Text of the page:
The public is supposed to exercises full “control” on political parties by voting them in or out of office. In our case, even the undemocratic one takes place once in four or five years.

    So many things happen in between elections which includes changes in leadership of political parties.

    The legal requirement that political parties fill important position through free and democratic elections is another area of public control.

    Undemocratic in-party practices such as filling positions through “gemgema” manifests itself on bad governance, corruption and patron-client relationship and nepotism.

    TPLF-EPRDF’s practices of filling important positions are not free and democratic and their inner workings are excessively undermined by centralism.

    If Elections Board was free, it could have enforced the constitutional requirement of “free and democratic elections” within EPRDF. The Board has in the past refused to register certain political organizations by giving the way elections were held as a pretext, but that does not work for EPRDF as well.

    As Shegitu said, “gemgema” (evaluation) is for civil servants and not for filling important position in political organizations. They can do their “gemgema” if they want but it should not replace the legal requirement of “free and democratic” elections in political parties.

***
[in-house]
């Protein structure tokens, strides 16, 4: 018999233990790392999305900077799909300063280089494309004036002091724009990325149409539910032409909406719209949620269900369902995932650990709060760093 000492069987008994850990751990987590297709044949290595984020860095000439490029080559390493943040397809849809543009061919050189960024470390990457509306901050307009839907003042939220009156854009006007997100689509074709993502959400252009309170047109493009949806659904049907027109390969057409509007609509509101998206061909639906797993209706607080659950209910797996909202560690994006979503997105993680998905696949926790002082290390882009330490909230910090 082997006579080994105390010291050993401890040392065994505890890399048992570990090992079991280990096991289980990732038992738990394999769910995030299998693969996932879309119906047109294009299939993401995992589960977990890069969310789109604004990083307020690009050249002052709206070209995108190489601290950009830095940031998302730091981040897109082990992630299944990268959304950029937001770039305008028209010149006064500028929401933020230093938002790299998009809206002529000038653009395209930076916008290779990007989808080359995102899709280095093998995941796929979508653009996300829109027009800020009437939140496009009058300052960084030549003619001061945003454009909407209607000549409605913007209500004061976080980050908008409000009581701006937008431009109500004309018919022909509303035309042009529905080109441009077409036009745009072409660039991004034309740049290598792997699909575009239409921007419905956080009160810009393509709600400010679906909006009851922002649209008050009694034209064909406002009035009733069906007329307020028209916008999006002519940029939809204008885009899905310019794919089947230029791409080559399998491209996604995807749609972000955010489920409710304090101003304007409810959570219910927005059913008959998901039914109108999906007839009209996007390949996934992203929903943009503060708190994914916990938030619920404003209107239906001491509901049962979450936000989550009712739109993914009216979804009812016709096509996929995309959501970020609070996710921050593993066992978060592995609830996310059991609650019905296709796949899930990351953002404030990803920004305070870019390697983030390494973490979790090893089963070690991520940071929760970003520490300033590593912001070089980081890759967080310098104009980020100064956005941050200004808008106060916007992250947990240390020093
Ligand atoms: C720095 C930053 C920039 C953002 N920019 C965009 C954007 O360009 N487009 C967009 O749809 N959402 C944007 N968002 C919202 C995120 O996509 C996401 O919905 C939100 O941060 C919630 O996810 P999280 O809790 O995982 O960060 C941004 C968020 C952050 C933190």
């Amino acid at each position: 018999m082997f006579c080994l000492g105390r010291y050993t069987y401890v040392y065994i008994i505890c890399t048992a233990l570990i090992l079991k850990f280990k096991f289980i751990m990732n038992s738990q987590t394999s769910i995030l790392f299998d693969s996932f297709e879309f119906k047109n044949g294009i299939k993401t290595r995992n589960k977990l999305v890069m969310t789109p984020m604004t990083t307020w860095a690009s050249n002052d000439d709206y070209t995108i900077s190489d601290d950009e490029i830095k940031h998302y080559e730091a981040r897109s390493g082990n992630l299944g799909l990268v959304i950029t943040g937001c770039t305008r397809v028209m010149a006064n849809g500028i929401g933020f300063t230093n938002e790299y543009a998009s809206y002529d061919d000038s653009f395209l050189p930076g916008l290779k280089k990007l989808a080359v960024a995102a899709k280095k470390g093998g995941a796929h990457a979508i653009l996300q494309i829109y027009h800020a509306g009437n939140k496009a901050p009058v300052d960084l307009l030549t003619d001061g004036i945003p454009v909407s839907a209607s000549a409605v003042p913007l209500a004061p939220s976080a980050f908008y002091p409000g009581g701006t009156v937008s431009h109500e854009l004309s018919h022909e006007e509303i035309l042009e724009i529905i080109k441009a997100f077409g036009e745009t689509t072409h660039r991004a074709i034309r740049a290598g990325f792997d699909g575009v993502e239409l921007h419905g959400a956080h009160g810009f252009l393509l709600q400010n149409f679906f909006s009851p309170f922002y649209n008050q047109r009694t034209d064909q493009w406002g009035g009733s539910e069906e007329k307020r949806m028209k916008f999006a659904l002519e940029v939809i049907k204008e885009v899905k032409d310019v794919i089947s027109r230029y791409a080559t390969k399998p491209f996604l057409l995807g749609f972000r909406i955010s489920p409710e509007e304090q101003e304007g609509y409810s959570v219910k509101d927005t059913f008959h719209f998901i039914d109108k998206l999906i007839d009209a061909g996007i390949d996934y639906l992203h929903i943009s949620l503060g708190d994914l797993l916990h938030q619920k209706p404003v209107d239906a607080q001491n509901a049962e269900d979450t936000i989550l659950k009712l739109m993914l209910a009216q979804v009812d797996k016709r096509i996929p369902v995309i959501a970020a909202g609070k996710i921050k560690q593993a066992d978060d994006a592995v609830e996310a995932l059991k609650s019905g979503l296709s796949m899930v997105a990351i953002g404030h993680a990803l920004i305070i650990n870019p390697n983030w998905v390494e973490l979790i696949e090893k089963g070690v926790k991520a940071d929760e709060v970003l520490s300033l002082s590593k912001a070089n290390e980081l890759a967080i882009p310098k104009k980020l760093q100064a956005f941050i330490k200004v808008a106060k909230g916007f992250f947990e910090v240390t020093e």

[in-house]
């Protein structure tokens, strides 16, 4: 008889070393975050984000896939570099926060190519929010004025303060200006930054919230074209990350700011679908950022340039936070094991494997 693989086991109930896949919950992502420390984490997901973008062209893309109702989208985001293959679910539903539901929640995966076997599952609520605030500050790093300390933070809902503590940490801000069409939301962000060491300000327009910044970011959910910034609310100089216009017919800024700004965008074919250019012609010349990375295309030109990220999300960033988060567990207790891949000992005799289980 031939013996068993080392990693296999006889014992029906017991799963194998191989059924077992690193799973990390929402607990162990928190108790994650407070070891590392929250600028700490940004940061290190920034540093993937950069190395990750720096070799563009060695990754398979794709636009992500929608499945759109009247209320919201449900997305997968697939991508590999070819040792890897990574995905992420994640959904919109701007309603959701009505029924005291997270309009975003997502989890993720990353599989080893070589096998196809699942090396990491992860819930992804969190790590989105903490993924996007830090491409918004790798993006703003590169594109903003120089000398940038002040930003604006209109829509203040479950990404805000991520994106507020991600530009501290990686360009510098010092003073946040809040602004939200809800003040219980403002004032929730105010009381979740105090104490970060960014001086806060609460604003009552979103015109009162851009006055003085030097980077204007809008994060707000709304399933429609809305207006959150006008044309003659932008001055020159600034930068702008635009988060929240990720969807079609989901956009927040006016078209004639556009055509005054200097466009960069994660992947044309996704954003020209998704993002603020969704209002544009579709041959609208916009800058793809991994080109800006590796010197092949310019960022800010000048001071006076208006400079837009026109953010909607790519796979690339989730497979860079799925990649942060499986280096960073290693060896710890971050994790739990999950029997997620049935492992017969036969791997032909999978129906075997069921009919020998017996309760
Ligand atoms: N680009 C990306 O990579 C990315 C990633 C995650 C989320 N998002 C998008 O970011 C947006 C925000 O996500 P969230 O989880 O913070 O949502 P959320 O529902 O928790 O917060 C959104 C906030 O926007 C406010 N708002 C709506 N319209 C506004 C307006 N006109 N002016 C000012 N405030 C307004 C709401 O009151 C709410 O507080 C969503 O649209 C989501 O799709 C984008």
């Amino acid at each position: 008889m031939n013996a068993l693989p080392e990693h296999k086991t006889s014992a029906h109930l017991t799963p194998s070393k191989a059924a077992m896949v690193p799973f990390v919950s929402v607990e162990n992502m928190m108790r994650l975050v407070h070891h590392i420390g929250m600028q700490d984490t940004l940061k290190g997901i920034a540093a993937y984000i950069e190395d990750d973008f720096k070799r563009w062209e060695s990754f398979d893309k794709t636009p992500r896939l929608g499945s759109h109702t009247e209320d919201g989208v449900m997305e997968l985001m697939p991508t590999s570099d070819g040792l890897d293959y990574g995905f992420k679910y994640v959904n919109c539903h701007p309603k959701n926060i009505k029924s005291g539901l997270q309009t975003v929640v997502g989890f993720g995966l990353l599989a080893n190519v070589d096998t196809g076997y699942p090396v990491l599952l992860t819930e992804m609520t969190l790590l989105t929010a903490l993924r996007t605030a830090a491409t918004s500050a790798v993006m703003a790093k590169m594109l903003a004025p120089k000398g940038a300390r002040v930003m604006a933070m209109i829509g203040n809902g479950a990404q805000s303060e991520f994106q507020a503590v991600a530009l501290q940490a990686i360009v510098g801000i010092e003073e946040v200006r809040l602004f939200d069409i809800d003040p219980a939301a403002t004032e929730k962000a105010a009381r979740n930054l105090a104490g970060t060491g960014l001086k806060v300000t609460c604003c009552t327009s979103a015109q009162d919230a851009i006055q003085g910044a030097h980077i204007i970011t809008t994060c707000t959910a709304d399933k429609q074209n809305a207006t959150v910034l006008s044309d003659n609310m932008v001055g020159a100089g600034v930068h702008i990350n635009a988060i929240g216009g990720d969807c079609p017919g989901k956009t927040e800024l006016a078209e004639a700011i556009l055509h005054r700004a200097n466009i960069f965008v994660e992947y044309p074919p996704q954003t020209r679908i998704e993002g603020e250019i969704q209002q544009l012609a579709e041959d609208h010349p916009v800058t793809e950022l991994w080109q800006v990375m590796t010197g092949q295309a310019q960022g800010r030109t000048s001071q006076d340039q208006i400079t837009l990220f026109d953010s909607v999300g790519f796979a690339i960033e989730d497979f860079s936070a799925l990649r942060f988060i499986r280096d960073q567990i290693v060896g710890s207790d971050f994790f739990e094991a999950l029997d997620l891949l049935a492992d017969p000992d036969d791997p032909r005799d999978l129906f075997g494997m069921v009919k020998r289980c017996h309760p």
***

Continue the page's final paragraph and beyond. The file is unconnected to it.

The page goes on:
The constitutional requirement of “Free and democratic elections” for important positions in political parties suggests that there will be candidates who freely express what they will do if elected – campaign among members of their organization and the general public – and vote are cast by a representative number of members. The TPLF type closed door “election” is way below the constitutional requirement and should be abandoned.

    Now, would EPRDF listen and change its inner workings to “free and democratic” election of leaders? I agree with Shegitu that that’s where reform should begin. Like Fetsum, many of us wonder if EPRDF has “enough zeal to reform.”

    EPRDF is a coalition of TPLF, OPDO, ANDM and Southern organization and TPLF still wield some influence – persuasion combined with threat – over the leaders of the other organizations.

    TPLF cannot continue the way it has been running the country; it is time for it to seize the opportunity and reform itself by implementing “free and democratic election” within the organization. If it refuses, sooner or later OPDO and ANDM will have to try it.

    If OPDO and ANDM do not democratise, then TPLF – EPRDF will become illegal organization – in fact had been for decades because of its illegal and undemocratic inner workings – which violates the constitution. Elections Board should move to officially ban it.

  4. Zewdae Reply

    January 28, 2018 at 4:33 PM

    TPLF devised the Constitution in such a way so that they can control the PM’s election because they have no chance of winning by democratic elections. This system of electing PM must be abolished and replaced with democratic elections.